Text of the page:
Things are bad.  But they can get worse.  If we try to bail out the public sector.  We do that and we’ll end up like Greece.  The only difference being that there won’t be anyone to bail us out.  So that’s not an option.  We have to cut spending.  Before we end up like Greece. 

We need to repeal Obamacare.  Cut taxes.  And stop attacking business.  If we want jobs.  And prosperity.  For one fundamental truth in life is that business can exist without the public sector.  But the public sector can’t exist without business.  Someone has to pay all those taxes.

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FUNDAMENTAL TRUTH #45: “The bluest of cities in the bluest of states have the most activist governments, the deepest recessions and the most abject poverty.” -Old Pithy

Posted by PITHOCRATES - December 21st, 2010

Blue States Bleeding Red

We call it the Great Recession.  It started with the subprime mortgage crisis.  Then the dominoes started falling.  And unemployment rates started to climb.  So many people lost their jobs that it wasn’t only banks and auto companies staring into the abyss of bankruptcy.  Our city and states were, too.

But not all our cities and states.  Some were hanging in there during the Great Recession.  There was a pattern.  Sure, it was a rule with some exceptions, but a general rule all the same.  And if you looked at one of those red/blue electoral maps, you could see the states (and the cities) having the biggest financial troubles.  You just looked for the blue.

The blue states are the ‘Democrat’ states.  The red states are ‘Republican’.  And the states that are in the news with financial troubles tend to be the blue states.  The New England States.  The Mid-West states.  And the West Coast states.  The rate of business failures and high unemployment rates have hammered these states.  Taxable income plummeted.  Without the income to tax, tax revenue plummeted.  And these blue states are bleeding red.

Blue States and Unionized Public Sector Employees

These are the Big Government states.  Home for most of the nation’s liberal democrats.  Although liberal democrats make up only about 20% of the national population, most of them live in these states.  And when you pack a lot of this 20% into these small areas, their influence can reach a majority.  And they can control these cities and states.  And do.

These liberals are the guilty rich (anti-capitalist inheritors of great wealth).  Crony-capitalists (anti-capitalists who eschew the free market and bribe politicians in exchange for governmental favoritism).  Big Union (anti-capitalists who eschew the free market and seek legislation that favors them).  The celebrity rich (anti-capitalist movie stars, musicians, painters, artists, etc., who don’t live in the real world).  University professors (anti-capitalists who still have posters of Che Guevara up in their classrooms).  The mainstream media (anti-capitalists who want to shape opinion instead of practicing journalism).  And, of course, the poor and government-dependent.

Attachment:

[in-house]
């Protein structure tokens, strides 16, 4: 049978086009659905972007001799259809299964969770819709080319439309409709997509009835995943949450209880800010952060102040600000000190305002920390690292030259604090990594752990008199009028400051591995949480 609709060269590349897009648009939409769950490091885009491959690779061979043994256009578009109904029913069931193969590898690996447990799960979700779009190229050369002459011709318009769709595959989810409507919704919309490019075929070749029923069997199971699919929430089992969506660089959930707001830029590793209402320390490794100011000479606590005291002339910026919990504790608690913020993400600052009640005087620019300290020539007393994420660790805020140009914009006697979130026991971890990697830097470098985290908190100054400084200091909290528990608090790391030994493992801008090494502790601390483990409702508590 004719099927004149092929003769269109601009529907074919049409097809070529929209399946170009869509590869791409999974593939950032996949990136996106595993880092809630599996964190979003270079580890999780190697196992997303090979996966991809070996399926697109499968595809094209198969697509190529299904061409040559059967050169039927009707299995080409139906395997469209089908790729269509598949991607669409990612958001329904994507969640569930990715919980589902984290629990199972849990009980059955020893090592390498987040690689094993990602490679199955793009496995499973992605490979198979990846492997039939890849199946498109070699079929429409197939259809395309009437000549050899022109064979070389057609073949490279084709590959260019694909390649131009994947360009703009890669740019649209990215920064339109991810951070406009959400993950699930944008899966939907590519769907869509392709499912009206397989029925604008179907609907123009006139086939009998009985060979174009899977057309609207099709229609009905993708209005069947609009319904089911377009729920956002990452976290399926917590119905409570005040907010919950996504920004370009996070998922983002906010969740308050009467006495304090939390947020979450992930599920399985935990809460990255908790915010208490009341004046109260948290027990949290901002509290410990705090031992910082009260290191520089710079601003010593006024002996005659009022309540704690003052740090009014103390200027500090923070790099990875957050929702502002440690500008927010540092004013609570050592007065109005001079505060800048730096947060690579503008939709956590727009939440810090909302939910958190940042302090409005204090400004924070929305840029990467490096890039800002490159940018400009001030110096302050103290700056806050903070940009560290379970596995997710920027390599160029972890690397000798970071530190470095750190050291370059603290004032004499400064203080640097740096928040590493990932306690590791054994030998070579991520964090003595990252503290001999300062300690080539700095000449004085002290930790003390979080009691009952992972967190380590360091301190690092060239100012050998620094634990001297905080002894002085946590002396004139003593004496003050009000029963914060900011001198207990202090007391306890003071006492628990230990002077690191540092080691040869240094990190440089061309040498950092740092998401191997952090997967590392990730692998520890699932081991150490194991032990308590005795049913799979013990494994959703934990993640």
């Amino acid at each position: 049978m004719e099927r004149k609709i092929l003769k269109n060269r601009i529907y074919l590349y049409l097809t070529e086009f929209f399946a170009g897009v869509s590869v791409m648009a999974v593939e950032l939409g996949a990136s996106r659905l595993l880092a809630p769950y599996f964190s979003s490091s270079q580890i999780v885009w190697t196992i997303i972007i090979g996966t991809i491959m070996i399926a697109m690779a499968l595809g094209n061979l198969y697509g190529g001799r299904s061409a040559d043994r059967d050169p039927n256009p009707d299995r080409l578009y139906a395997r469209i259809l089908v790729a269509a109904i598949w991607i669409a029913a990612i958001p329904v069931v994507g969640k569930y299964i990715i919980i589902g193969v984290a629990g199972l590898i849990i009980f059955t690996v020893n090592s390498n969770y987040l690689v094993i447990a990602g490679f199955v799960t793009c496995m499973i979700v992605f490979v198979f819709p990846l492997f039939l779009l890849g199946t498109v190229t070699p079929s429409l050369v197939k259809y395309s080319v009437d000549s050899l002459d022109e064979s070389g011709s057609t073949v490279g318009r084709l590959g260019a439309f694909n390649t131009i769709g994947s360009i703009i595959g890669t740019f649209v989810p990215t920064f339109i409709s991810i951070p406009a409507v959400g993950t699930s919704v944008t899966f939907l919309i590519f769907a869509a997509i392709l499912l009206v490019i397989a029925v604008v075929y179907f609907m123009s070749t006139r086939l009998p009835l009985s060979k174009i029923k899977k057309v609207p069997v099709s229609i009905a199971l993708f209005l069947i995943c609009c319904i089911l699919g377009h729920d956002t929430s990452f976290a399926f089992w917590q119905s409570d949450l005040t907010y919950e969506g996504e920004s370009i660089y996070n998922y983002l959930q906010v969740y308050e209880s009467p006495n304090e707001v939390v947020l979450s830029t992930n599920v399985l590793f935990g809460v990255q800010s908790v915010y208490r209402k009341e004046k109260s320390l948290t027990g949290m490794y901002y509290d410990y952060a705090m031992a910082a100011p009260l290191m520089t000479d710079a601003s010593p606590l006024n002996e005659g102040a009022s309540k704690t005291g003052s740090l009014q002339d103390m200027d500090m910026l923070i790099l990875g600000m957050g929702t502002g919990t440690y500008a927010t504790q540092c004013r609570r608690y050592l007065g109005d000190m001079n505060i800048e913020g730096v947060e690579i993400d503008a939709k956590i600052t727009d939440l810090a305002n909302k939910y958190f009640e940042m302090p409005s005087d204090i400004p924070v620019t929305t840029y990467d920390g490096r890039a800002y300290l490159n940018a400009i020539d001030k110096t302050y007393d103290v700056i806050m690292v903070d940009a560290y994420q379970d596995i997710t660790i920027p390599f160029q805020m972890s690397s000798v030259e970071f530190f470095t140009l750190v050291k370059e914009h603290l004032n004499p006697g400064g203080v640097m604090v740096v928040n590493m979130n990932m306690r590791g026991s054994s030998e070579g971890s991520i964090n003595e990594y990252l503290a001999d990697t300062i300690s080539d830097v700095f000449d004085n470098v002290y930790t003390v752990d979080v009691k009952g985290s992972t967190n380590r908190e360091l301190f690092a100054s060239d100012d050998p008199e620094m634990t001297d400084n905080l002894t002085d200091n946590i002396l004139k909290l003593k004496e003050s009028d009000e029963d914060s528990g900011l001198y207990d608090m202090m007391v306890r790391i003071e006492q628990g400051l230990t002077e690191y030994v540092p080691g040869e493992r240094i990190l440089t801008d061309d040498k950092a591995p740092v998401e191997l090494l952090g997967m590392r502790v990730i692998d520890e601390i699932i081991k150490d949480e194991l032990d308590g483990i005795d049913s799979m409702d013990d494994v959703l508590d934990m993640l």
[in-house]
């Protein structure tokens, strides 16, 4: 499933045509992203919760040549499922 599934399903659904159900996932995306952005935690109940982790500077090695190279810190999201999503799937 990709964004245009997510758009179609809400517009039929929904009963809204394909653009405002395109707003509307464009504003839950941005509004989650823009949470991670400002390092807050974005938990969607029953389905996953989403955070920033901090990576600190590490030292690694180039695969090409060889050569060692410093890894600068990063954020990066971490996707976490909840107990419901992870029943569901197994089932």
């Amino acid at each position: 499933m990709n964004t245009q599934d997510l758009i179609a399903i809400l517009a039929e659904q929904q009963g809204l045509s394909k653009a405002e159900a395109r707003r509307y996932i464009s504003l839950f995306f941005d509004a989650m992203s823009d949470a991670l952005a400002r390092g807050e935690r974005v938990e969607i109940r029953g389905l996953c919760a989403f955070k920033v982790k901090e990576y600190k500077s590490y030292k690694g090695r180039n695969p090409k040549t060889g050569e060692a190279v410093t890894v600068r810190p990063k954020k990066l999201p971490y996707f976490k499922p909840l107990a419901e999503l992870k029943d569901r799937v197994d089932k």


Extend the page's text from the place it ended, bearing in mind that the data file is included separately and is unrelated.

And then you have public sector employees.  Unionized public sector employees.  And their ranks are growing.  They don’t work very hard.  But boy are they paid well.  And talk about fat benefits.  Pension plans that most can’t even imagine.  They have made themselves a privileged class.  And with their boss having the power to tax, that privileged class will be remaining privileged for a long time to come.  Unless a Great Recession comes along.

Much of Flyover Country not having any Budget Crises

What is flyover country?  It’s that are area of the country liberals fly over when traveling between the West Coast, the Big Union Mid-West, New England and, of course, Washington D.C.  It’s that area in between.  The red states.  You see, liberals fly over the red states because they don’t like them.  Or Republicans.

Because America is a center-right nation, and the liberals have concentrated in the blue states, that has left most of ‘fly over’ country conservative.  And what do conservatives NOT like?  Big Government.  So liberals don’t go where they’ve not welcomed.  For Big Government is the heart and soul of liberalism.

So the red states don’t have Big Government.  They don’t have masses of government-dependent people.  And they don’t have large public sectors.  Or public sector union employees.  Which means they don’t have huge Big Government budgets.  Or budget crises.

The Public Sector Out Paces the Private Sector in the Blue States